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Washington Wildflower Hikes: 50 Destinations and Pacific NW Wildflowers
A Pocket Reference
 with Nathan Barnes
• Tuesday, April 20 at 7 p.m.

From flower-filled alpine meadows to streams lined with delicate Scouler’s corydalis blooms, and from lakes covered in water lilies to Dr. Seussian drifts of bear grass, Washington offers something for every hiker—and flower lover. Brothers Nathan and Jeremy Barnes lead hikers on 50 trails to seasonal floral displays, ranging across varied landscapes. Features include:

  • Basics of wildflower identification
  • Tips for photographing wildflowers
  • “Hike Finder,” which includes flowering season, trail difficulty, distance, and more
  • 50 detailed wildflower profiles, including common and botanical names, description, botanical background
  • Stunning images throughout

Along with its showcased species, each handpicked route includes a detailed topo map, turn-by-turn route description, history of the area, and list of other wildflowers found along the trail.

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Waymaking by Moonlight: New & Selected Poems with Bill Yake • Thursday, April 22 at 7 p.m.
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For years, Bill Yake directed investigations into the toxic contamination of water, fish, and sediment for the Washington State Department of Ecology while writing poetry on the sly. Now his hidden life and perceptions are revealed in several collections of poetry, including This Old Riddle and Unfurl, Kite, and Veer. His new title Waymaking by Moonlight is the definitive collection of fifty years of Bill Yake's observant, thoughtful, lyrical, and startling poems—poems of the natural world and the curious ways of humankind. It is an intimate journal of phenomena, discoveries gathered from the backcountry and from the back shelves of second-hand bookstores, alike. These poems share the essences of rivers, friends, ancient trees, word origins, fungi, mountains, family, field guides, decay, and conversations overheard on rainy cabin porches and around campfires visited, on moonless nights, by impulsive and unfettered winds.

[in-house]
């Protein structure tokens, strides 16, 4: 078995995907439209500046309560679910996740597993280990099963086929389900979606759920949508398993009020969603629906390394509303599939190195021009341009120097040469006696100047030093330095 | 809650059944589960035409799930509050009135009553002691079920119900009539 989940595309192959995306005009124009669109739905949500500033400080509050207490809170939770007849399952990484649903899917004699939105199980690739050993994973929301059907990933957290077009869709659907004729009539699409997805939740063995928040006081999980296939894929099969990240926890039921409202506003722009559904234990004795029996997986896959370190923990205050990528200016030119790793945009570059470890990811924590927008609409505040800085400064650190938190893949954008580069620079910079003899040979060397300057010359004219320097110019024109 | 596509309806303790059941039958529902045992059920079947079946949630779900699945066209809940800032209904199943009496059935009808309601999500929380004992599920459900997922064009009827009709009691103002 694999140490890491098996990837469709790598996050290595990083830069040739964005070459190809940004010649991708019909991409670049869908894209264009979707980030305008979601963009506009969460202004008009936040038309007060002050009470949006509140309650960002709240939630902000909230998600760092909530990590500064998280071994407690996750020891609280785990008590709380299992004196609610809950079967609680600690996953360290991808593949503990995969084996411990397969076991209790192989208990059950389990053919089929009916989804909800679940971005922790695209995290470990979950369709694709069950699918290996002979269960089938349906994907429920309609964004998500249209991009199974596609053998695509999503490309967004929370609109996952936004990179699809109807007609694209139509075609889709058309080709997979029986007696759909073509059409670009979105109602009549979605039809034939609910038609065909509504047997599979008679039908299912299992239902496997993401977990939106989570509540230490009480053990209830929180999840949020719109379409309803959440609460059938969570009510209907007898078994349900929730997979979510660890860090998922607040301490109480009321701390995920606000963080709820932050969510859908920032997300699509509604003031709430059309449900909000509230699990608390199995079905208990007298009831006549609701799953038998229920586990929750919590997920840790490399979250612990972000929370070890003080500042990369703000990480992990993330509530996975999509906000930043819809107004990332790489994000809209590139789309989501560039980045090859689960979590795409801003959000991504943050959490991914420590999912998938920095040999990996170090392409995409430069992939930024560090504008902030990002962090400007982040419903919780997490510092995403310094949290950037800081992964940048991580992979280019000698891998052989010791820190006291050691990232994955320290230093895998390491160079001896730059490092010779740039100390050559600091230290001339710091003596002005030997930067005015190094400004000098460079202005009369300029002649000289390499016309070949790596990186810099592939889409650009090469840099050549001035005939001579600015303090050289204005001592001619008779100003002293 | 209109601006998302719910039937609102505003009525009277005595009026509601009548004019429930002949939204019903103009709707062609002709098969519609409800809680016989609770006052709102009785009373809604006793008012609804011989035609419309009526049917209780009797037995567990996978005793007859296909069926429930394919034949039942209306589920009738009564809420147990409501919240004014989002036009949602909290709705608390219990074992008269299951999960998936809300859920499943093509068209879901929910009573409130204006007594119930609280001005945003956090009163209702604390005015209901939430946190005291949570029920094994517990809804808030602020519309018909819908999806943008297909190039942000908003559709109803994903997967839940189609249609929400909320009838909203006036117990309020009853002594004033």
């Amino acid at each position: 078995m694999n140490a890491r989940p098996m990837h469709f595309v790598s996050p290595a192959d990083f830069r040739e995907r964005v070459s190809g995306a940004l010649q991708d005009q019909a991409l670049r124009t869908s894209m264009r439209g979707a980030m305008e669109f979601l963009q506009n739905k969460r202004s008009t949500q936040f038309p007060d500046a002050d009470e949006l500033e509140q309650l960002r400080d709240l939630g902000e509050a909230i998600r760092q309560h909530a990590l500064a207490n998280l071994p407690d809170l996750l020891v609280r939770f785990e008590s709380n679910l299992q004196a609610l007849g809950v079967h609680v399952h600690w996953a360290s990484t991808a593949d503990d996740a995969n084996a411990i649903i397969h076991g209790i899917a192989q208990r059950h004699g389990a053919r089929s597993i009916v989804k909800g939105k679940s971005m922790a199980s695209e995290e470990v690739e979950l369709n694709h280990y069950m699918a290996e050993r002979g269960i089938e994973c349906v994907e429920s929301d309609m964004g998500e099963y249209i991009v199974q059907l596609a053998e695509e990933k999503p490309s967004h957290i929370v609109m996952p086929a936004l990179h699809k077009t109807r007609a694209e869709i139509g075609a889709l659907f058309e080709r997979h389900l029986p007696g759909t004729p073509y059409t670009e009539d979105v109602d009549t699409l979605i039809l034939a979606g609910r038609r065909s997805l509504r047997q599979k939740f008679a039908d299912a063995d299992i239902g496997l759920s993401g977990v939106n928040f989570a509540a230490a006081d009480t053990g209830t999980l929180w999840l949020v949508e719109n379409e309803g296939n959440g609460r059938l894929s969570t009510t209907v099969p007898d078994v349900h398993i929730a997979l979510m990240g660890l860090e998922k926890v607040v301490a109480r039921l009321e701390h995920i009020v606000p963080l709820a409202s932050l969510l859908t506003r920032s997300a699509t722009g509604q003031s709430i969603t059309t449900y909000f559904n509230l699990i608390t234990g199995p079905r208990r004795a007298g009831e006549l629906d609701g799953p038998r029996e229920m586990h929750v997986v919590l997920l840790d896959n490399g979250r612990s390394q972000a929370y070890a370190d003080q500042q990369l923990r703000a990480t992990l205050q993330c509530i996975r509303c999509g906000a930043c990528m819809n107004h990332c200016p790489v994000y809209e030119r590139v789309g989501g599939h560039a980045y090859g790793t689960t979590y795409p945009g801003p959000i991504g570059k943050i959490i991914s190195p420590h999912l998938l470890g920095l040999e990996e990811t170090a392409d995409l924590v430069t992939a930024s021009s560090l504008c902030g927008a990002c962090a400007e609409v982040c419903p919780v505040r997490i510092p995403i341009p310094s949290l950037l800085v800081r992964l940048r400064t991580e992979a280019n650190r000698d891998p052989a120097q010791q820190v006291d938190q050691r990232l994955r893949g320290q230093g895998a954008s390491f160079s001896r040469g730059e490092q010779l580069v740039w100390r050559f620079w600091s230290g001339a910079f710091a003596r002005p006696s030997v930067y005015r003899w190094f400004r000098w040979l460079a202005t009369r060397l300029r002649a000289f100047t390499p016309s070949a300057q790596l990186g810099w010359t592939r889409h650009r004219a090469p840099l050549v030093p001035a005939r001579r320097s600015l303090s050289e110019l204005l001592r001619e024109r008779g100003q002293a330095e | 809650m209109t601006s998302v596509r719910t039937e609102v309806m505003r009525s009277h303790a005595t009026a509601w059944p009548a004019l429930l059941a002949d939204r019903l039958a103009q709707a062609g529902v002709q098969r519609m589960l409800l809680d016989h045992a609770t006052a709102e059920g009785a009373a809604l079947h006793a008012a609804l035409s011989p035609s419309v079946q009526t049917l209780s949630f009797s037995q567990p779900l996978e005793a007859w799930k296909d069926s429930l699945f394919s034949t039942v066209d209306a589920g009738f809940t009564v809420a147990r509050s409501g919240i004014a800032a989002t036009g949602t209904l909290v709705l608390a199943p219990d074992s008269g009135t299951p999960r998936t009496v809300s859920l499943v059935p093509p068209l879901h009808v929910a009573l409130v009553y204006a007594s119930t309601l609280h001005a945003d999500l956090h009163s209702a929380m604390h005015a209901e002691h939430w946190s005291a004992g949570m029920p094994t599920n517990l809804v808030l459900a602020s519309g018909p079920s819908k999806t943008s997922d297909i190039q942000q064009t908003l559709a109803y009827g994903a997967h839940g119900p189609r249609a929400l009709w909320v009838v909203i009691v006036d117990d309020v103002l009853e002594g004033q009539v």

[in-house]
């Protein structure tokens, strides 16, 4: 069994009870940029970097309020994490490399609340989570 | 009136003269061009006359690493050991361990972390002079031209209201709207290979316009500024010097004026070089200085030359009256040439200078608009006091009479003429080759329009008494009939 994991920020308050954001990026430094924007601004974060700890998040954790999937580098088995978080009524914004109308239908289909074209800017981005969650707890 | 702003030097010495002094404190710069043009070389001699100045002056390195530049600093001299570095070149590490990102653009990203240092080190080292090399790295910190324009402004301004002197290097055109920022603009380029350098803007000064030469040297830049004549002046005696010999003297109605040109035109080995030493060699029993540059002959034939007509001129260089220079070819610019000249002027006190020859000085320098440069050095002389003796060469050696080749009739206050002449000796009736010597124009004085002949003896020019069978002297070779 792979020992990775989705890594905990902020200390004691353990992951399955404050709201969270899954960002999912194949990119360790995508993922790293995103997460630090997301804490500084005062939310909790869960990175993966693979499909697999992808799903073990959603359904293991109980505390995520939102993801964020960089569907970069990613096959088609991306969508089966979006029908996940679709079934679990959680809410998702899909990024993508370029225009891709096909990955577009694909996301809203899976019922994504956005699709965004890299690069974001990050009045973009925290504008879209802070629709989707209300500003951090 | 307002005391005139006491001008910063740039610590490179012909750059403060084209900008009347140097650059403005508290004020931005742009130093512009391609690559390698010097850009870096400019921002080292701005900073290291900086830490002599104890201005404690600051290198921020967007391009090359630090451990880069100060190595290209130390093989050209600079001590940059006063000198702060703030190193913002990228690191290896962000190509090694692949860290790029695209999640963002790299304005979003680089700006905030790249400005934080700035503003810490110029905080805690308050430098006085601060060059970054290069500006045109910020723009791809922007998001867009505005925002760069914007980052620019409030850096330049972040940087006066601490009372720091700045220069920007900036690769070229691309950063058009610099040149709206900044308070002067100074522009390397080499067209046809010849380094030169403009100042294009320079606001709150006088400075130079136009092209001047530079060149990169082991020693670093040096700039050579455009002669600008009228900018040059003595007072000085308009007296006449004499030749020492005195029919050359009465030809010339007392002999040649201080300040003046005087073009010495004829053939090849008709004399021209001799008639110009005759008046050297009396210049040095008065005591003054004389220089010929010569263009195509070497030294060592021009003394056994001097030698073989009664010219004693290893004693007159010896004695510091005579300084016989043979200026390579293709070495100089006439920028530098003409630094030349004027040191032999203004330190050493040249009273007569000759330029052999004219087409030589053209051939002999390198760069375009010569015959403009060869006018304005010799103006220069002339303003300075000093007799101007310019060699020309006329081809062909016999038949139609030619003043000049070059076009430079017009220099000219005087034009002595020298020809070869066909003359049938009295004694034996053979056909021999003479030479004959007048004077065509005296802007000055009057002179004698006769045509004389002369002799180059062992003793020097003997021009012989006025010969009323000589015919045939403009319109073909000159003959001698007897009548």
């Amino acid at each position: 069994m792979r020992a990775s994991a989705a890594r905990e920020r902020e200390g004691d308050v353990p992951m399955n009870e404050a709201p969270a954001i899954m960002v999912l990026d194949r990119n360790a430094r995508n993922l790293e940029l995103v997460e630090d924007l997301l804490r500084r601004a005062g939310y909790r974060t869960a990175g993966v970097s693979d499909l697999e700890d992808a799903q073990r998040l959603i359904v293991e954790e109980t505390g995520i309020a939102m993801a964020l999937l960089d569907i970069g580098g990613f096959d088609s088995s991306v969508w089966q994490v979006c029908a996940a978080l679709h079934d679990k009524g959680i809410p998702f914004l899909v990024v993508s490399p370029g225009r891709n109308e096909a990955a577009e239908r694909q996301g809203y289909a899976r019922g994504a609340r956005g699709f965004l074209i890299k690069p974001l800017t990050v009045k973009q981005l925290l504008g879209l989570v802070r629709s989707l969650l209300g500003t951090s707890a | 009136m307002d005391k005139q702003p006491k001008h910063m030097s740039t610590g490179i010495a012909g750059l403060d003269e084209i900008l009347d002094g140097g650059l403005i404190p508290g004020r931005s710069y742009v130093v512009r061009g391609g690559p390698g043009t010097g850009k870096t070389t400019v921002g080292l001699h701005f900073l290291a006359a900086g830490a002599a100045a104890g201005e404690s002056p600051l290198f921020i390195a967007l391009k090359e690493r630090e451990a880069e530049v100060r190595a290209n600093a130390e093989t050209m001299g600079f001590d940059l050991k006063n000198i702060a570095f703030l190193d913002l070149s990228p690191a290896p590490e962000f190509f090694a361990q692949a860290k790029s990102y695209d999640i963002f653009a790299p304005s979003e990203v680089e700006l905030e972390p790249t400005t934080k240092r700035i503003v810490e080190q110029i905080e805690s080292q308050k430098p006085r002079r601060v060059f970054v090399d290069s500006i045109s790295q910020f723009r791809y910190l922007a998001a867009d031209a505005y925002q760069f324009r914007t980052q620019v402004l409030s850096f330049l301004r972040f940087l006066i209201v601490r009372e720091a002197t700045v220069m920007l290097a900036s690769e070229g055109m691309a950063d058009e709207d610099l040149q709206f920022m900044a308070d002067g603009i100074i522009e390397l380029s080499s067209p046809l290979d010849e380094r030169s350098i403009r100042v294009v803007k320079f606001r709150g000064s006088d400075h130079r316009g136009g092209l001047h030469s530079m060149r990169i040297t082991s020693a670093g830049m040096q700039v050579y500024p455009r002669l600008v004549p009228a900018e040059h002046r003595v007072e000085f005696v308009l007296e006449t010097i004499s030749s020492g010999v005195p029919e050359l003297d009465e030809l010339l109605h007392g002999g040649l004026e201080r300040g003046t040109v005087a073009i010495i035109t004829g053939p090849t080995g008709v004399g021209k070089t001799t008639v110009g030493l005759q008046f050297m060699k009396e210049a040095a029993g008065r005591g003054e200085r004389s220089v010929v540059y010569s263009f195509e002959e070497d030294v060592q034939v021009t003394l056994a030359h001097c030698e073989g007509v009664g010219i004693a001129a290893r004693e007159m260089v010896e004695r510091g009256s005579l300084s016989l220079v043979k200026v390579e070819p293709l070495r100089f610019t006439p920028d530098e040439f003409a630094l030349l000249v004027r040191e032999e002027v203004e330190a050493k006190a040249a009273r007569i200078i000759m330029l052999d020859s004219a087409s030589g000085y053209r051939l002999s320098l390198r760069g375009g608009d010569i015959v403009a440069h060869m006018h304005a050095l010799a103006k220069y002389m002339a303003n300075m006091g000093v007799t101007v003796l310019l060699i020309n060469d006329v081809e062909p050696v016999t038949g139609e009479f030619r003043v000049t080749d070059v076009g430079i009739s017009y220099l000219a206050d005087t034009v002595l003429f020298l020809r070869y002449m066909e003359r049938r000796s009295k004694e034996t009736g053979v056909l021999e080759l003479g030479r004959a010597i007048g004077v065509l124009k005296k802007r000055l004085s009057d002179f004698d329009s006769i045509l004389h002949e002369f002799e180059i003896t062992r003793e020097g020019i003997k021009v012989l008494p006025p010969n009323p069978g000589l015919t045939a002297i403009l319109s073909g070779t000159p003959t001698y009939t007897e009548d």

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Singer Come from Afar with Kim Stafford
• Tuesday, April 27 at 6 p.m.
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The five sections in Kim Stafford’s Singer Come from Afar hold poems that summon war and peace, pandemic struggles, Earth imperatives, a seeker’s spirit, and forge kinship. The former poet laureate of Oregon, Stafford has shared poems from this book in libraries, prisons, on reservations, with veterans, immigrants, homeless families, legislators, and students in schools. He writes for hidden heroes, resonant places, and for our chance to converge in spite of differences. Poems like “Practicing the Complex Yes” and “The Fact of Forgiveness” engineer tools for connection with the self, the community, and the Earth: “It is a given you have failed ... [but] the world can’t keep its treasures from you.” For the early months of the pandemic, Stafford wrote and posted a poem for challenge and comfort each day on Instagram and published a series of chapbooks that traveled hand to hand to far places—to Norway, Egypt, and India. He views the writing and sharing of poetry as an essential act of testimony to sustain tikkun olam, the healing of the world. May this book be the hidden spring you seek.